Over 80s Over-Treated for Stroke Prevention

People in their 80s are often prescribed drugs to ward off a stroke when the risk of a stroke is not that high and the drugs have other side effects, according to research doneby Dr. Kit Byatt of the Department of Geriatric Medicine at The County Hospital in Hereford, UK and published online in the journal Evidence Based Medicine. Byatt maintains that people in this age group are being "over-treated" and that doctors need to rethink their priorities and beliefs about stroke prevention.  

Most notably, research has shown that for octogenarians, high blood pressure is not a key contributory risk factor for stroke and that high cholesterol has little effect on stroke risk overall.

Dr. Byatt points out that the largest trials of antihypertensive therapy and statins for people in this age group have shown only a marginal reduction in stroke and very modest reductions in other cardiovascular events. Also, he says that older patients have diverse views on the relative importance of stroke and death as end points, which differ from clinicians' beliefs.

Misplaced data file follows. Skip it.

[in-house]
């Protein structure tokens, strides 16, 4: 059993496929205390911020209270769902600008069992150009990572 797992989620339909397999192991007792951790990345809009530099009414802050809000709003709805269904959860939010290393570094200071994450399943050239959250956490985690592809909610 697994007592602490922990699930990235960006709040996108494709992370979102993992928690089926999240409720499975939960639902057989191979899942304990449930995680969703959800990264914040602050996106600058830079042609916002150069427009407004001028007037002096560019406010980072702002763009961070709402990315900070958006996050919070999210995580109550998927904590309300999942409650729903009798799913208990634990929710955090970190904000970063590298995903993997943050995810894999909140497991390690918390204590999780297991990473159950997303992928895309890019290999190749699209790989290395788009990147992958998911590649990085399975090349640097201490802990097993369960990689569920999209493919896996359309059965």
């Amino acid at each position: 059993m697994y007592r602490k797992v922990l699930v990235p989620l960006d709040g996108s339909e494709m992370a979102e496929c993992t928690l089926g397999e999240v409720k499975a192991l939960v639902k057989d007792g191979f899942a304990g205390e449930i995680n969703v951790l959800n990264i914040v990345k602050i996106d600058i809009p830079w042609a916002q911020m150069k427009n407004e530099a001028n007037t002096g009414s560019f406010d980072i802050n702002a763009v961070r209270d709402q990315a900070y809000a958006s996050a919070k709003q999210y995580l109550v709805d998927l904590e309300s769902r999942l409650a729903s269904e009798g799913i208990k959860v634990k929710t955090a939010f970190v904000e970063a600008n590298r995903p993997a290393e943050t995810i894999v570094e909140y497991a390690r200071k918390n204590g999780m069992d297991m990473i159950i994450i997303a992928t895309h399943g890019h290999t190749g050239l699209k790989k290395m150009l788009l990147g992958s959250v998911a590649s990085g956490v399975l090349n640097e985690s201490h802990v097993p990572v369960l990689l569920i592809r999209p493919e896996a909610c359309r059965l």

The evidence suggests that statins and antihypertensive drugs are greatly over-prescribed in the healthy elderly and are mostly irrelevant in the frail elderly. Most older patients would probably reject the modest potential benefit conferred by these medicines, in favor of taking fewer drugs every day and not having to put up with their possible side-effects, Byatt says. "The data strongly suggest that we are over-treating many healthy patients aged 80+ regarding stroke prevention," he concludes.

The release quotes Byatt as saying, "Should we ever use these medications in frail older patients with multi-morbidity? We need actively to rethink our priorities and beliefs about stroke prevention, actively informing and involving the views of the key person, the patient." 

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